And then, the attack came. Undead fought Undead that day and I, weakened by long captivity, was the one that fell. I hoped that this time, finally, it would be over.


But it was far from over. I woke alone, underground, completely in control of my mind and body as I had not been since my death. There, on the cold stone floor of the mausoleum that is the birthplace of my kind, I took stock of what I had become. My limbs were twisted and shrunken, the flesh corrupted and drawing away from the bone in places. No blood flowed in my veins, my heart no longer beat, and my lungs no longer drew breath, except to speak. My body was dead, long dead, but my soul was bound into it and I sensed that it would be difficult, if not impossible, to sever that bond. Since death appeared to be out of reach for the moment, I resolved to live as best I could. It would be a long time, however, before I dared face myself in the mirror.

I staggered up from the ground into the weak sunlight and the company of others like myself. Those I found there made me welcome, they heard my story and one of them offered me a pot-metal sword and a cracked shield. "You have been forsaken by the world of the living, but we will not betray you. Go and fight," they told me, "the Mindless are here and it is time for you to raise your hand against them. Prove yourself to us and you will be rewarded."

Having nothing else in mind for myself, I did as they bade me. I went out from the safety of the walls and struck down those I had lately stood beside, struck them down in a frenzy of rage and loathing. I was not alone, for all around me the recently awakened were exerting their new-found powers with the same intensity. As fast as we could kill them, the deadcarts came and hauled the bodies away to the mausoleum, where they would lie until they either regained their will and became one of us, or were fed to the fires to prevent them from returning to the Scourge.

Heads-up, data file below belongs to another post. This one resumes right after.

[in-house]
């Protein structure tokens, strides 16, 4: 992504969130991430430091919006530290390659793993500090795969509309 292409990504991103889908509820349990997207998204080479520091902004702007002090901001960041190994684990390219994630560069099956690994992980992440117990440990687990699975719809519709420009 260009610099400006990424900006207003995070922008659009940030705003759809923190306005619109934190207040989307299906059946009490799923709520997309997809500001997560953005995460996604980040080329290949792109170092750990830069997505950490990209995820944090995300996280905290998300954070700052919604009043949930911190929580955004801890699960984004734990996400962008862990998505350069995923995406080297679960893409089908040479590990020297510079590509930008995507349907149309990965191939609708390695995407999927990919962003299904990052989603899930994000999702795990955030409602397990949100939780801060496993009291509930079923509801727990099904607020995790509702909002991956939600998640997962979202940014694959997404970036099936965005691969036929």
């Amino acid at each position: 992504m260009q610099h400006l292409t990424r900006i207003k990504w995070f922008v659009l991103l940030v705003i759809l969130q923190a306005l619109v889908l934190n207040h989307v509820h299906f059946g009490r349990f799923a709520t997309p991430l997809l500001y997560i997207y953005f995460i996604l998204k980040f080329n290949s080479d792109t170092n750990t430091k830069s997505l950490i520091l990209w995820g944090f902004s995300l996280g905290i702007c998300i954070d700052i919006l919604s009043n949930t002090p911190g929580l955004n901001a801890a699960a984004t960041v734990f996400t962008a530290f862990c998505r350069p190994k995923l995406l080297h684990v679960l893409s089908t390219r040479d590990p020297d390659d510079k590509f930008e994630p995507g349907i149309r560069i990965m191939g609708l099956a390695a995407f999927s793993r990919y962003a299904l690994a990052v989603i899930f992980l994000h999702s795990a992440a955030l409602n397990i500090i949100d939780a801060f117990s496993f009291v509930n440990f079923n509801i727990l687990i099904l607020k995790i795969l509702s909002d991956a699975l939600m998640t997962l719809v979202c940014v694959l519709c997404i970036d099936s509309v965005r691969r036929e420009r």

I returned from the kill, exulting in my new strength, and the rulers of that place gave me a better sword, some armor, a stronger shield, and sent me out again, this time against the living humans that remained nearby. I was confused by this, we had once been the same kind and surely we should not harm those who would be our saviors. I would need to see these humans and judge for myself.

The first woman I approached would have been at home in my village with her bright hair and cheerful face. I hesitated a moment, knowing how I must appear to the still-living but still needing to know the truth, and then stepped out of hiding and spoke to her, holding out my empty hands to demonstrate my peaceful intent. Her face contorted with anger and she flung herself at me, blade drawn, speaking harsh words in a language that I did not know. She did not hesitate to strike me, even though my sword had not been drawn, and my training took over before I had time to register more than shock. In the end, she lay dead at my feet, her blood invisible against the scarlet of her garments.

Thus was I introduced to those that call themselves the Scarlet Crusade and, meeting them, I realized there was no salvation to be had, neither for me nor for my kind, as I has begun to think of the others who had escaped from the Scourge. I no longer shared even a language with living humans and each one I approached attacked me as soon as they saw me. I struck back with a good will after that and the humans fell under my blade as easily as the Mindless had.

When I had proven myself and my Will to be strong enough to resist the Scourge, my superiors sent me out from the place called Deathknell and bade me make my way to Brill. I claimed the title Forsaken for my own and went out to see what remained of my world.